There is no doubt that multicultural segments will have a major impact.  According to Pew Research which estimates 32 million eligible Hispanic voters and 30 million African American voters for the 2020 Elections.

We project that the 2020 election will mark the first time that Hispanics will be the largest racial or ethnic minority group in the electorate, accounting for just over 13% of eligible voters – slightly more than blacks.

For a brief day one summary of the Spanish attempts of some Democratic candidates at the first debates for the 2020 election here is a compilation from PBS News

Don’t even get started on the campaign websites!

No,  seriously as we saw in  the examples from an article: Political Outreach to Hispanic Voters – HELP there are numerous pitfalls in taking shortcuts.  From websites, to political advertising, it needs to be done right and in some cases it may be best to avoid.  There are many ways to speak to the Latino voter and while Spanish outreach may be effective to reach a segment of this audience, it is not guaranteed to reach everyone.

Game On! Candidates reach out to Latino Voters by using Spanish
Game On! Candidates reach out to Latino Voters by using Spanish

Multicultural Voters care about policies.

Policies and authenticity still matter. For all voters, policies and perceptions of trust, as well as the ability to convey that message is and will always be key across all voter segments.

Get out and Vote:  Multicultural Voter Resources


The 2019 FIFA Women's World Cup

The 2019 FIFA Women’s World Cup is the eighth edition of the FIFA Women’s World Cup,  For the current match, a total of 24 teams qualified for the final tournament.

ChileJamaicaScotland, and South Africa made their Women’s World Cup debuts, while Italy took part in the event for the first time since 1999 and Argentina took part for the first time since 2007BrazilGermanyJapanNigeriaNorwaySweden, and the United States qualified for their eighth World Cup, continuing their streak of qualifying for every World Cup held so far.

For brands, this is a really nice opportunity to reach more consumers. For example, Nike created the following video:

 

Certainly there’s a nice chance to target US Hispanics, since Chile and Argentina are playing in this contest.

If you are looking for a good match, watch US vs Chile: Sunday 06/16 at 12:00. Because US wan 13/0 in the last match, for sure to play against Chile will be interesting.

Source:


Who are millennials?

Millennials Generation

According to Pew Research Center, anyone born between 1981 and 1996 (ages 23 to 38 in 2019) is considered a Millennial, and anyone born from 1997 onward is part of a new generation.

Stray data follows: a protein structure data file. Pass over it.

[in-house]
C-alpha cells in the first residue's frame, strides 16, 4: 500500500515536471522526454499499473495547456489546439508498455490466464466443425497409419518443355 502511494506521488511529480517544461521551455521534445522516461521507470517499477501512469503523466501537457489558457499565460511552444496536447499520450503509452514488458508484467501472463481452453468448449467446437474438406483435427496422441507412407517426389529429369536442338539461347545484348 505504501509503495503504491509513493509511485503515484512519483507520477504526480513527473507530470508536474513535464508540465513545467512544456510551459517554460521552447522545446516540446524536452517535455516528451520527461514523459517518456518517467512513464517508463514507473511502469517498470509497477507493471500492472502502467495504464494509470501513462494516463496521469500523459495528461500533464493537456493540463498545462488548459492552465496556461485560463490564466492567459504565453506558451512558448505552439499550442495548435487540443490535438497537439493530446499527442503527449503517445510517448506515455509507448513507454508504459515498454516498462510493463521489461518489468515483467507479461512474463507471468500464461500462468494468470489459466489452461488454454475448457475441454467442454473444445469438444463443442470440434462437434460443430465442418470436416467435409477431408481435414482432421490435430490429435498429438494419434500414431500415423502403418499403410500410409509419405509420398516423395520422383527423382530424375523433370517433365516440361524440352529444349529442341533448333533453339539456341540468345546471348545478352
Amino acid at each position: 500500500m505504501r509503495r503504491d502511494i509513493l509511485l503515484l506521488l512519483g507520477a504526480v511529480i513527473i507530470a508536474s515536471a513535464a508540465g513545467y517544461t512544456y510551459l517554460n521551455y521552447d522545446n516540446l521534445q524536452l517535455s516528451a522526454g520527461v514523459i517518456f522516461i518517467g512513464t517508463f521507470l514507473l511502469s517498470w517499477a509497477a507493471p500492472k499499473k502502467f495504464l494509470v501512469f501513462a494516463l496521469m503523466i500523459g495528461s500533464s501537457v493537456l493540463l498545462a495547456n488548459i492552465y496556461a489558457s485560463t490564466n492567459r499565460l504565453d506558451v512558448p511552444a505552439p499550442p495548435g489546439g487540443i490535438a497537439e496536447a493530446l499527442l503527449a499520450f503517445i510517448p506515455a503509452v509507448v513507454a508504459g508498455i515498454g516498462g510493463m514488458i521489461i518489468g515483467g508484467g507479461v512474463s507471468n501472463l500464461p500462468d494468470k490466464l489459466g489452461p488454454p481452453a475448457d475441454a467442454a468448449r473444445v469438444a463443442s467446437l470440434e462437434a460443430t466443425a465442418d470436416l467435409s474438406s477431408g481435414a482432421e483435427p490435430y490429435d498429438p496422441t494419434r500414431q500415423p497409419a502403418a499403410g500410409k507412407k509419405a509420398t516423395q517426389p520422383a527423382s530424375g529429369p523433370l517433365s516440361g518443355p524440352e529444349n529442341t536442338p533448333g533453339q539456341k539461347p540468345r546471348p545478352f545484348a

What are millennials?

This is the term that most people recognize the most, commonly associated with avocado on toast, and ‘snowflake’ culture.

They are born between the early 1980s to the mid 1990s or early 2000s, so many young adults nowadays would define themselves as millennials.

The generation was severely impacted by recession, as it caused record unemployment, affecting young people joining the workplace, as well as a period of economic instability.

Why are Hispanic/Latino Millennials Different than other Millennials?

According to Dr. Di Ann Sanchez SHRM-SCP, Ph.D, there are several reasons why Hispanic/Latino Millennials are different than Non-Hispanic Millennials.  First, Non-Hispanic Millennials tend to defer significant life events such as marriage, having children, and buying a home.  For example, non-white Millennials average age for first-time births is 27 years old, Latino Millennials average for first-time births is 24 years old.  Moreover, 1/3 of Hispanic Millennial Moms have three or more children versus about ¼ of Non-Hispanic Millennial Moms. Therefore Latino/Hispanic Millennials are considered the “early adulthood” Millennials.  Why does this matter?  It matters because employers want to attract and retain employees.  Hispanic Millennials who have children earlier, will limit job hoping to build their families and potentially buy a home earlier.  Latino Millennials will look to their employer for stability, a place to stay longer and build a career with the company.

According to The Manifest, there are 5 key to reach them from the marketing perspective:

  1. Tell a story with a video. Millennials don’t want to read about your brand – they want to see it.